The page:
This thread pops up perennially, but I'll put in my usual $0.02.
1. Color coding =/= the jack-boot of The Man on the throats of bedside nurses. No. Just...no. Get over yourself, especially if you're espousing this view as part of advancing nursing as A Professionâ„¢. Every profession and skilled trade has a set of expectations for dress; some of these are socially reinforced, while others are explicitly handed out by employers, due to safety rules, etc. Nursing is no exception. I had a dress code for High School and happily wore button-down shirts, slacks, and a necktie for four years; I've worn ceil blue for over seven years because that's what my institution calls for, and I have no complaints. Patterned scrubs look tacky (with at least one study backing that up), and having a set color or palate of colors for staff makes everyone look more professional.
2. Color coding exists to to help me, and not patients, identify you. If you work as a floor nurse and that's all you do, you might not see the benefit. However, I sometimes have to respond to codes on the floor (thankfully not often, but it happens). As an emergency nurse, I am explicitly sent to those kinds of situations because I know what to do when things go sideways in ways that floor nurses (or the random staff someplace non-clinical in the hospital) just don't. In that role, I need to be able to look at someone I've never seen before in my life and instantly know what I can tell them to do without this "oh, you can tell what someone does by how they're behaving in the code" stuff other people have been advancing. Floor codes are a showcase of bovine excrement, and I don't have time to sift through who's screwing up what to figure out people's jobs. I'm sure my ICU colleagues who go to all the Rapid Response calls that I get to ignore have similar opinions. (And before I get hate-PMs - RTs are wonderful, and there are few enough of them that I know them all by sight; Radiology generally doesn't get involved until after the code is done, and I wish the residents were color-coded by specialty and year so I could guess which of them might have a clue.)
3. Most scrubs aren't actual scrubs, but a uniform/costume we've decided upon in our society that everyone in anything remotely related to healthcare will wear. Generally, if you're being forced to buy your own scrubs, you don't need to wear scrubs for your job. Myself, I'd prefer to wear a polo with EMS pants so I can wear something clean-looking and professional while still keeping having lots of pockets.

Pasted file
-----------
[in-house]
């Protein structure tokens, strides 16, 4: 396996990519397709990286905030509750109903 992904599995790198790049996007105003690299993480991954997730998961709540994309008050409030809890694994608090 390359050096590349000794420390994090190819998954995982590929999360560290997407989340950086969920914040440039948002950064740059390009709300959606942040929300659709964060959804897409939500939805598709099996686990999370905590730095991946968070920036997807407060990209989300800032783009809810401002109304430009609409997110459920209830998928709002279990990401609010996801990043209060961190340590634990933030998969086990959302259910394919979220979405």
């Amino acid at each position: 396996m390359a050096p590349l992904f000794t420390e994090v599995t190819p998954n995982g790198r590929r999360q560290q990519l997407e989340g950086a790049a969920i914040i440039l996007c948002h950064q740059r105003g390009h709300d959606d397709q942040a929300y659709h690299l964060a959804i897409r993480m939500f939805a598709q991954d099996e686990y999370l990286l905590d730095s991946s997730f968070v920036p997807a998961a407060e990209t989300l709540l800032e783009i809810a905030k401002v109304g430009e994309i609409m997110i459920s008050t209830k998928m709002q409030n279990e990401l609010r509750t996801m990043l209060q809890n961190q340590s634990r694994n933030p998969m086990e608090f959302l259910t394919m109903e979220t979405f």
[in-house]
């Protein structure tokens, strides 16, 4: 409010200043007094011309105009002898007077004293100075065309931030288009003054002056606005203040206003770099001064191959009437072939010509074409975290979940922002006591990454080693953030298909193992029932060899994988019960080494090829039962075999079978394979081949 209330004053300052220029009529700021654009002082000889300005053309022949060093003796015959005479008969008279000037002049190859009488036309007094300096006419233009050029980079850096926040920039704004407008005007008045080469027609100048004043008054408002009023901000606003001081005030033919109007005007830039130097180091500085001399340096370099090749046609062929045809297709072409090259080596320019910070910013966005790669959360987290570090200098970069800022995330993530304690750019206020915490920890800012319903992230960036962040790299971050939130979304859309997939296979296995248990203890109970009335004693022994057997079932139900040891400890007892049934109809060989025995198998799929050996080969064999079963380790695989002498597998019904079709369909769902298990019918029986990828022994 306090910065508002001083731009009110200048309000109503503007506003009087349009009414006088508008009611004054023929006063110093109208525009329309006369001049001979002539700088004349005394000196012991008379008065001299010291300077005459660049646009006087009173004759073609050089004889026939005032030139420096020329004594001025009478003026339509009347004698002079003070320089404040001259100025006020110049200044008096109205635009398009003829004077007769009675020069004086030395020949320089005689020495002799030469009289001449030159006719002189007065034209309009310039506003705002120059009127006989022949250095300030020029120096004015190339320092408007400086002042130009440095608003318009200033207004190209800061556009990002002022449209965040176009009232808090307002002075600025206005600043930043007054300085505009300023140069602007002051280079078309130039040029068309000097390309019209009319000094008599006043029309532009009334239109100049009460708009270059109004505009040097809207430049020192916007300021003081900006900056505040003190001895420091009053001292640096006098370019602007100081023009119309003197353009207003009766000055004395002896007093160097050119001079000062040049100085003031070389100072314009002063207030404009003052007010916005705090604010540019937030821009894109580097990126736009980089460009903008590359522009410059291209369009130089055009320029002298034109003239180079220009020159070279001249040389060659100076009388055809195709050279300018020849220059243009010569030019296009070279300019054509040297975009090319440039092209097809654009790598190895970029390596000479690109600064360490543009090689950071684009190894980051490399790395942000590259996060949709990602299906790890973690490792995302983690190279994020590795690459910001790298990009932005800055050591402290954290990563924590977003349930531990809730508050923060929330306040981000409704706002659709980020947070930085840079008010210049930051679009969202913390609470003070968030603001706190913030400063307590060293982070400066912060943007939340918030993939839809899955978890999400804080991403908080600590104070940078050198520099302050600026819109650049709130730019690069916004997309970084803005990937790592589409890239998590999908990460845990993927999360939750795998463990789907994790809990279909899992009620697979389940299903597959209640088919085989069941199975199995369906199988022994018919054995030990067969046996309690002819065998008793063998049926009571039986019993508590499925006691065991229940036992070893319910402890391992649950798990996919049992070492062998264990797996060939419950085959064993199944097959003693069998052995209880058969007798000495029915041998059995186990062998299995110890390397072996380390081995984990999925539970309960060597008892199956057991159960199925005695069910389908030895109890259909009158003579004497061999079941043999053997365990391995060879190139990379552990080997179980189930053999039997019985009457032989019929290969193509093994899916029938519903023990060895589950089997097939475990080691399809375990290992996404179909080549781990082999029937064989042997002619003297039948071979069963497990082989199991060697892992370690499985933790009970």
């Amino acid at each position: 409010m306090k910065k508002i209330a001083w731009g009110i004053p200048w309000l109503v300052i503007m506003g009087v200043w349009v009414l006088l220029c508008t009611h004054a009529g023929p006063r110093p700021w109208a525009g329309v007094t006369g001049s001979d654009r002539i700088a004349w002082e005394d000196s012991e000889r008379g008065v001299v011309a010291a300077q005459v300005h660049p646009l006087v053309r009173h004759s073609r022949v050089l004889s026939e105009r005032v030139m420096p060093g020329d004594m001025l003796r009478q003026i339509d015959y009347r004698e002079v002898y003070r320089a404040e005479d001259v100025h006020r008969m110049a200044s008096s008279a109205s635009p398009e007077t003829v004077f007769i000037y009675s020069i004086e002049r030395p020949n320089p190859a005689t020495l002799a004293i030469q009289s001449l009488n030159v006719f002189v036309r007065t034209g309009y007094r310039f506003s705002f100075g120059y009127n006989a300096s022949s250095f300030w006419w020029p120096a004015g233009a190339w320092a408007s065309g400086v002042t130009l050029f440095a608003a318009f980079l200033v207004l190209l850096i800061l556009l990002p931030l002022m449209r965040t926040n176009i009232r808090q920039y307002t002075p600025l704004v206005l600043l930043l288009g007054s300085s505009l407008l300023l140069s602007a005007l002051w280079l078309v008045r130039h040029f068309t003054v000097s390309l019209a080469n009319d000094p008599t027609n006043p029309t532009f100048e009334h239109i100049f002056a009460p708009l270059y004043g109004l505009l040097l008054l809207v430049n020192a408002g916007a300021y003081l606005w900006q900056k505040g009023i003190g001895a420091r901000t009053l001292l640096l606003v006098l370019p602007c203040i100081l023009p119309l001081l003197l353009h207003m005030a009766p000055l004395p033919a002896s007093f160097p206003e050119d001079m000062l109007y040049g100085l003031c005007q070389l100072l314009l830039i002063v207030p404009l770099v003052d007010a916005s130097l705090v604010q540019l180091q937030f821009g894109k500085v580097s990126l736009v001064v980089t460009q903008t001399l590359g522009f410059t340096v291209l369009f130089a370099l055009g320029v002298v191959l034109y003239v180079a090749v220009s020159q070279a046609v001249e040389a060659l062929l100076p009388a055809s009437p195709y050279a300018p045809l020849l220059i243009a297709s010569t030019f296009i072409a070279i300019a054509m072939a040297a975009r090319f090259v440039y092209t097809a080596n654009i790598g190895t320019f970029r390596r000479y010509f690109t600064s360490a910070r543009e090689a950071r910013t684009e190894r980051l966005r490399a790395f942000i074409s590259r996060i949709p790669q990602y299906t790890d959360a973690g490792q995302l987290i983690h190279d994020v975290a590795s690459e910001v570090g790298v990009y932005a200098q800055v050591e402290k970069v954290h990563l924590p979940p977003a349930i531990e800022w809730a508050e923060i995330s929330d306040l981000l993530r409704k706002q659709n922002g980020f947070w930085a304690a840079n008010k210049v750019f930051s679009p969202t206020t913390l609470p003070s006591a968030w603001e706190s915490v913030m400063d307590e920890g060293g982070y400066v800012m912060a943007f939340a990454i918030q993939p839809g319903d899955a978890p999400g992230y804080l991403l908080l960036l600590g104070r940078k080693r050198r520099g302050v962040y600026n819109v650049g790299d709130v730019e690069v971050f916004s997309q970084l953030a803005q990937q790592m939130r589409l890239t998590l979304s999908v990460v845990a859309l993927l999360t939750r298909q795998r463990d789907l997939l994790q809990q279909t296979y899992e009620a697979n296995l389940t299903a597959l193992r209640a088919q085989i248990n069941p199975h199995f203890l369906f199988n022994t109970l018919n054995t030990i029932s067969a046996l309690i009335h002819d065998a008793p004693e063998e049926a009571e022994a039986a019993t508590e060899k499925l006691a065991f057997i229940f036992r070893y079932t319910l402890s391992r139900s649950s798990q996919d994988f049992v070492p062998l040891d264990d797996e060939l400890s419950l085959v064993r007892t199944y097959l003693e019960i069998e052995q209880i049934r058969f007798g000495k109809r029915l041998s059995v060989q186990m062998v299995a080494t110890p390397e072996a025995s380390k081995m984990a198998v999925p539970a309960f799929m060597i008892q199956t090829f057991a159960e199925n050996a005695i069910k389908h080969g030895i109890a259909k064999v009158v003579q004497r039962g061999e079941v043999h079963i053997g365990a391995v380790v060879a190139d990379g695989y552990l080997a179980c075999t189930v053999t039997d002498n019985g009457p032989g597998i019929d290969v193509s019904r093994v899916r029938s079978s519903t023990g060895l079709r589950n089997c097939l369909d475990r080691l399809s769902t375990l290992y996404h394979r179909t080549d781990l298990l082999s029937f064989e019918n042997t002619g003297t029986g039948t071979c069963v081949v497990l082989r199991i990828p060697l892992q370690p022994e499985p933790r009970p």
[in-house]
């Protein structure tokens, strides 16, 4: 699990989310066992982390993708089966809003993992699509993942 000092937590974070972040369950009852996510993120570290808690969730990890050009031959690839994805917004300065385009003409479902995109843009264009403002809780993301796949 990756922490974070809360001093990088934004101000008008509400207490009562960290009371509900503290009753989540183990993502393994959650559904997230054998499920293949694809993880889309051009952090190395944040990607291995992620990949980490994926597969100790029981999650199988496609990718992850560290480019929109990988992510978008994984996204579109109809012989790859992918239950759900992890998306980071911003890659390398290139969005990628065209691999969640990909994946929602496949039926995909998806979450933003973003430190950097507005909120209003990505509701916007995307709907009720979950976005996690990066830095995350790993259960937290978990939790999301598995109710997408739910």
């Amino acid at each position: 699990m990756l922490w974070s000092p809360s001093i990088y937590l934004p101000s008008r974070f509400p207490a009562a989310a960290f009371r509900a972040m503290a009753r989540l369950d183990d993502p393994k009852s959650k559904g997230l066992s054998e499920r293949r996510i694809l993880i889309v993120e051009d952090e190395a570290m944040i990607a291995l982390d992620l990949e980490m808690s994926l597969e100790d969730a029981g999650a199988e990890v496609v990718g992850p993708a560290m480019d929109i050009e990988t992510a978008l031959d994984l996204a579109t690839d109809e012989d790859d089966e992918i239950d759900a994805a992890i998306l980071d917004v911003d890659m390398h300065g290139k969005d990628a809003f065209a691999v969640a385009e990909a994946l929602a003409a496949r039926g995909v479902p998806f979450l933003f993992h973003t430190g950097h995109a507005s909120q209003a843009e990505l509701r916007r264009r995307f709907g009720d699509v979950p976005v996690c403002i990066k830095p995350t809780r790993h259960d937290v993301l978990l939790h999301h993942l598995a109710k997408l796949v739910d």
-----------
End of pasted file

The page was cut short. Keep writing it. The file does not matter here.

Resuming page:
That said - if an employer forces you to buy their scrubs, and the material is super cheap, then you have every right to complain. Either your employer should set a specific color so that you can buy your own, or they need to get rid of the uniform entirely if they're not willing to pay for it.
And yes, there are institutions whose management utilize less critical thinking than the letters after their names would lead you to believe they are capable of, and who want nurses in white "because the patients don't know who their nurses are." That problem was created by letting/forcing everyone from a desk clerk to housekeeping to wear the same general uniform (scrubs)...which is management's fault, and color-coding isn't the solution. Put non-clinical staff in polos or some other type of uniform (and mandate all your physicians do the same in their offices...) and you'll solve half that issue. Mandating white just increases everyone's laundry bill, and has Victorian associations which are problematic at best. That said, there are some patients who will always address me as "Doctor", not because they can magically see my degree, but because I'm in healthcare and have a pair of testicles, and there's nothing we can do to help those patients in the short or medium term.